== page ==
Most color groupers rely on frequency analysis or averaging techniques.
                These techniques produce file sizes that are about 15 times larger than
                a JPG, and they look much worse. It is all about signal to noise
                extraction. At our company, we use a much more involved color grouping
                process, and for that effort we can color group well enough that our
                files are about 1.5 times larger than SVG and they are somewhat
                comparable to JPG.

                We haven't added shape grouping, yet, but that would reduce the noise
                further which would allow us to produce SVG which has a smaller file
                size than JPG.

                Shape grouping is explained in my previous E-mail. When shape grouping
                uses geographic shapes as the objective (we call this entropic
                compression), then we can do about 10 times better than JPG, and the
                quality is higher than JPG.

                More compression can be obtained by organizing the mathematical
                representation, but I will leave that for later.
              • Marty Sullivan
                What you have described sounds interesting. You must understand I see many, many attempts at raster to vector conversion that are more or less failure and
                Message 7 of 17 , Nov 22, 2012
                  What you have described sounds interesting. You must understand I see many,
                  many attempts at raster to vector conversion that are more or less failure
                  and useless. It's still going to be an "I'll believe it when I see it"
                  situation here, but good luck with your project and I hope you produce
                  something viable :)

                  On Wed, Nov 21, 2012 at 3:17 PM, Joe Doll <Joe.Doll@...>wrote:

                  > **
                  >
                  >
                  > Hi Marty,
                  >
                  > A picture is data from a sensor. In this case, the sensor is a camera.
                  > The sensor is far from perfect. A picture that is supposed to have 3
                  > colors could easily be more than 15,000 colors. The data that has value
                  > from any picture is call the signal and everything else is called noise.
                  > For example, if we are trying to see an animal in the forest, the dots
                  > belonging to the animal contain the data (and a lot of noise), and all
                  > other dots are called noise. I'm not speaking down to you, I'm just
                  > giving you some background information.
                  >
                  > Color grouping (aka color segmentation) and shape grouping are noise
                  > suppression techniques that eliminate most of the noise in an image.
                  > When the noise is reduced, SVG becomes much more efficient.
                  >
                  > No information (signal) can be extracted from a picture unless two or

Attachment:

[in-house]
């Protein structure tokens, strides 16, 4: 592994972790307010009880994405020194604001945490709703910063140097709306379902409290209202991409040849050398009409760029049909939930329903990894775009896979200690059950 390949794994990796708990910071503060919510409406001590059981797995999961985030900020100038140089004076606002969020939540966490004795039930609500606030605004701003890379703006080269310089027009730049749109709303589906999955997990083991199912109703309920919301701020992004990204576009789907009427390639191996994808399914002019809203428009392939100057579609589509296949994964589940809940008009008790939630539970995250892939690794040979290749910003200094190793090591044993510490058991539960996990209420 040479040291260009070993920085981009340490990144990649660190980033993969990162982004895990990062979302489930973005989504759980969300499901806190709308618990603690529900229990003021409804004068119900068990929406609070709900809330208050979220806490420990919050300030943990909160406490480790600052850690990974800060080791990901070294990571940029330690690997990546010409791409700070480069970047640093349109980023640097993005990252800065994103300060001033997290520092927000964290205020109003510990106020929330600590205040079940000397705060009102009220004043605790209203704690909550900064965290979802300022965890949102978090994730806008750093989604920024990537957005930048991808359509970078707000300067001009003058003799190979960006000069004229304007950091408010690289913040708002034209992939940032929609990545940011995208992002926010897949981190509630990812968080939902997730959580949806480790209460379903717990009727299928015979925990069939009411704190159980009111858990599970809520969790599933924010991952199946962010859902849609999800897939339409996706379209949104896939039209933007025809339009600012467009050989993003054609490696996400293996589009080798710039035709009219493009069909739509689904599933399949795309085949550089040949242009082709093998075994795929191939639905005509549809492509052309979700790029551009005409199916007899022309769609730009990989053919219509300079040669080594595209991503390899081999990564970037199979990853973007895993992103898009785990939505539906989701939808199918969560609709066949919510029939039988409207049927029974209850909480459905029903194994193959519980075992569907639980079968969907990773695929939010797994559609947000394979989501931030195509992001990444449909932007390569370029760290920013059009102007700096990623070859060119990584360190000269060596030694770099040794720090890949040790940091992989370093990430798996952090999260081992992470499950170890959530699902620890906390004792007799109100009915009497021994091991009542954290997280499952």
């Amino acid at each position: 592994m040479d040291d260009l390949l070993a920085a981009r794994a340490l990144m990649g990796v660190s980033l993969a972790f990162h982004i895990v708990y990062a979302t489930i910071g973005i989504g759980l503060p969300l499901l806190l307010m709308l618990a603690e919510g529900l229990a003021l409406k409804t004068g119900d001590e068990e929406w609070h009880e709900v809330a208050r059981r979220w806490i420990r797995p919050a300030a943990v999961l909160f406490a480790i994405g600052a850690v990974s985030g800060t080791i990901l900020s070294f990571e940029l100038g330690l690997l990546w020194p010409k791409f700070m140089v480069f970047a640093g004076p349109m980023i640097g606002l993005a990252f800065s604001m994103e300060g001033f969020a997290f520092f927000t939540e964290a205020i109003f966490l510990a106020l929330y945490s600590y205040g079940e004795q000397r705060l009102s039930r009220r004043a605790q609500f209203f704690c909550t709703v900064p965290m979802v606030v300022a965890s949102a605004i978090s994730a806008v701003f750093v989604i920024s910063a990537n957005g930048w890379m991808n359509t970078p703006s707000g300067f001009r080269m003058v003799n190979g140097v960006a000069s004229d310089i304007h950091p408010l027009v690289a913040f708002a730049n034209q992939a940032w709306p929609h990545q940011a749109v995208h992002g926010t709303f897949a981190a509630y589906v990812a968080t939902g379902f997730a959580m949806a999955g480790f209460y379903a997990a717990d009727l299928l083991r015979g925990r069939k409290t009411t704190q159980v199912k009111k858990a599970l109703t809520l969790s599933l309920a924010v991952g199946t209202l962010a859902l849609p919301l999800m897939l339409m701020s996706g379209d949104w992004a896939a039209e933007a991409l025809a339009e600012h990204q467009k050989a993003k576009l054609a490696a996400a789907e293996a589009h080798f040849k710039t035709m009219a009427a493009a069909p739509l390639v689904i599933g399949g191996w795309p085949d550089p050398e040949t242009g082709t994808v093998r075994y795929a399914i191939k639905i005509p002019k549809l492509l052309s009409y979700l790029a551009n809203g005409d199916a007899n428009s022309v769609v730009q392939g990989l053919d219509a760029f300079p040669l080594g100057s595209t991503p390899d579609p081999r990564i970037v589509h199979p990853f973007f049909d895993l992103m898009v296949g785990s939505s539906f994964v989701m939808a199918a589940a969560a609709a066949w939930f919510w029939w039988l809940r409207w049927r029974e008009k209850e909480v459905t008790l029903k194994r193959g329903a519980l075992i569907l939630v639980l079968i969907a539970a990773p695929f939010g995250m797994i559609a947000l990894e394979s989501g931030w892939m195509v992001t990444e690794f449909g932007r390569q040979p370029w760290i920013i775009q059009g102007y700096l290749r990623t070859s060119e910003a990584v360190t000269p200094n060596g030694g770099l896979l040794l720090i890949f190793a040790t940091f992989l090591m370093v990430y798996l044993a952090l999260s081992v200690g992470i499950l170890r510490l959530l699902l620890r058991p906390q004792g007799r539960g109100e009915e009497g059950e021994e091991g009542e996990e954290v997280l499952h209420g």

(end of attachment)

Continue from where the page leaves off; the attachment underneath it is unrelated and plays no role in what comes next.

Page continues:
> more dots are constellated into a group. In graphics (from machine
                  > vision I think), this is called a blob.
                  >
                  > It is immaterial whether the dots in a blob have different colors. As
                  > humans, we group by colors. In other words, if the data is not
                  > constellated by color, then we can't see it. Each group has one color.
                  > In SVG, a path is closed around a blob and filled with a single color.
                  >
                  > When a photograph is converted to SVG, everyone does color grouping.
                  > Most color groupers rely on frequency analysis or averaging techniques.
                  > These techniques produce file sizes that are about 15 times larger than
                  > a JPG, and they look much worse. It is all about signal to noise
                  > extraction. At our company, we use a much more involved color grouping
                  > process, and for that effort we can color group well enough that our
                  > files are about 1.5 times larger than SVG and they are somewhat
                  > comparable to JPG.
                  >
                  > We haven't added shape grouping, yet, but that would reduce the noise
                  > further which would allow us to produce SVG which has a smaller file
                  > size than JPG.
                  >
                  > Shape grouping is explained in my previous E-mail. When shape grouping
                  > uses geographic shapes as the objective (we call this entropic
                  > compression), then we can do about 10 times better than JPG, and the
                  > quality is higher than JPG.
                  >
                  > More compression can be obtained by organizing the mathematical
                  > representation, but I will leave that for later.
                  >
                  >
                  >


                  [Non-text portions of this message have been removed]